The term False Friends is used in various fields including linguistics and chess. In this post I’ll explain how it applies to Microsoft Excel!
DEFINITION False Friends
Linguistics: words in two languages that look or sound similar, but differ significantly in meaning.
Chess: an idea, method, or concept that is valid in one type of position, but that a player mistakenly applies in another
CHESS & EXCEL
Another interesting quote from Daniel Naroditsky (Chesslife) is:
…a crucial part of endgame mastery consists in the ability to determine whether a certain technique is applicable in a given position.
When creating models in Excel it’s important to know when to apply a certain concept and when not to. When incorrectly applied it cripples calculation speed of a model even if the end answer is correct. Let’s look at some examples.
EXCEL False Friend
A common mistake I’ve seen is using an expanding range with large data-sets.
What Is An Expanding Range?
Here are two examples:
=COUNTIF($B$4:B4,B4) when dragged down it identifies the first occurrence of a value.
=IFERROR(VLOOKUP(B4,$B$3:C3,2,FALSE),SUM(MAX($C$3:C3),1)) a unique sequence number is created when a new values appears.
Notice that COUNTIF, VLOOKUP, and MAX funcitons have partially locked ranges.
For example range $B$4:B4 when dragged down expands to: $B$4:B5 $B$4:B6 $B$4:B7 etc.
Is An Expanding Range Bad?
In small data-sets an expanding range can be a great solution! However, most users don’t realize that when used in a large data-set it can be very slow to calculate and possibly crash Excel.
What is a large data-set?
20 years ago a large data-set would be 10000 rows. That’s not a large data-set today as Microsoft has improved Excel significantly. Nevertheless, using an expanding range with 900000 rows will cause Excel to struggle.
Expanding Range Solution!
Chandoo‘s unique sequence number solution uses an expanding range. It works great with a small data-set. For larger data-sets consider this lighter solution. Despite more steps it’s faster.
Download my Excel file and follow along.
More False Friends in Excel
Scenario 1 flag the first occurrence of each value. The data-set is large enough that an expanding COUNTIF range would be slow.
Solution 1 my solution (get file above) compares counter and MATCH function values to flag the first occurrence of each value.
Method A (column D) flags each new value with a 1. Method B (column F) uses TRUE.
Scenario 2 over using the versatile but incredibly slow INDIRECT function to consolidate data that’s spread across sheets.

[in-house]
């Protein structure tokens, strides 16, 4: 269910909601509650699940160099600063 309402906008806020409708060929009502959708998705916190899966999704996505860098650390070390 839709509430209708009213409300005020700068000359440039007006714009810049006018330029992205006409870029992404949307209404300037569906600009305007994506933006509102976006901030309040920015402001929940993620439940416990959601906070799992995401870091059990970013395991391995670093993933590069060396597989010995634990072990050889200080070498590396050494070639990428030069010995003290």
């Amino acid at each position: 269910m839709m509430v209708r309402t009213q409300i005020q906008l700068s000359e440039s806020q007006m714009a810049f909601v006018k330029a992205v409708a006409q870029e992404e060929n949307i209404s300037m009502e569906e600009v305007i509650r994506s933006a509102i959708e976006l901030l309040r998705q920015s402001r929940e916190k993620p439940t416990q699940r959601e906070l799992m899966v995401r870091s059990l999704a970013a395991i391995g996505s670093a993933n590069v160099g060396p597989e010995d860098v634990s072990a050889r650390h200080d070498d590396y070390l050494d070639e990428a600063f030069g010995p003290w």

Solution 2 use Power Query to consolidate the data (or quick copy/paste for one time task). Educate Excel users to always build a data-set in a single sheet. It eliminates the cleanup and makes the analysis so much easier.
Scenario 3 dragging a heavy array formula down thousands of rows in a large data-set.
Solution 3 consider using lighter helper columns to do the same thing.
Scenario 4 500000 vlookup functions based on the same lookup value! (nothing wrong with VLOOKUP when used sparingly)
Solution 4 one column with a MATCH function followed by INDEX functions. Much more efficient. Note: there are limitations in Excel. When you have a large amount of data consider using Excel’s PowerPivot, Microsoft’s Power BI or SQL Server (database).
Scenario 5 not considering Power Query.
Solution 5 Power Query!!! This applies to thousands of cases!
Scenario 6 not considering VBA.
Solution 6 A couple of lines of VBA code could save hours of work!
What false friends have you encountered in Excel?
My name is Kevin Lehrbass. I’m a Data Analyst from Markham Ontario Canada.
This was me at Manhattan’s Central Park chess club in March of 2018. They also have an indoor area.
When I was 14 I joined my high school’s chess club. There was a pyramid ranking system. The top 4 players would play other high schools. I started on the very bottom row. I fought my way to 4th position and onto the chess team. I briefly (funny story) had the top rank!
Find something that interests you, find the right training, practice a ton and anything is possible! I’ve applied this concept to my career in data 🙂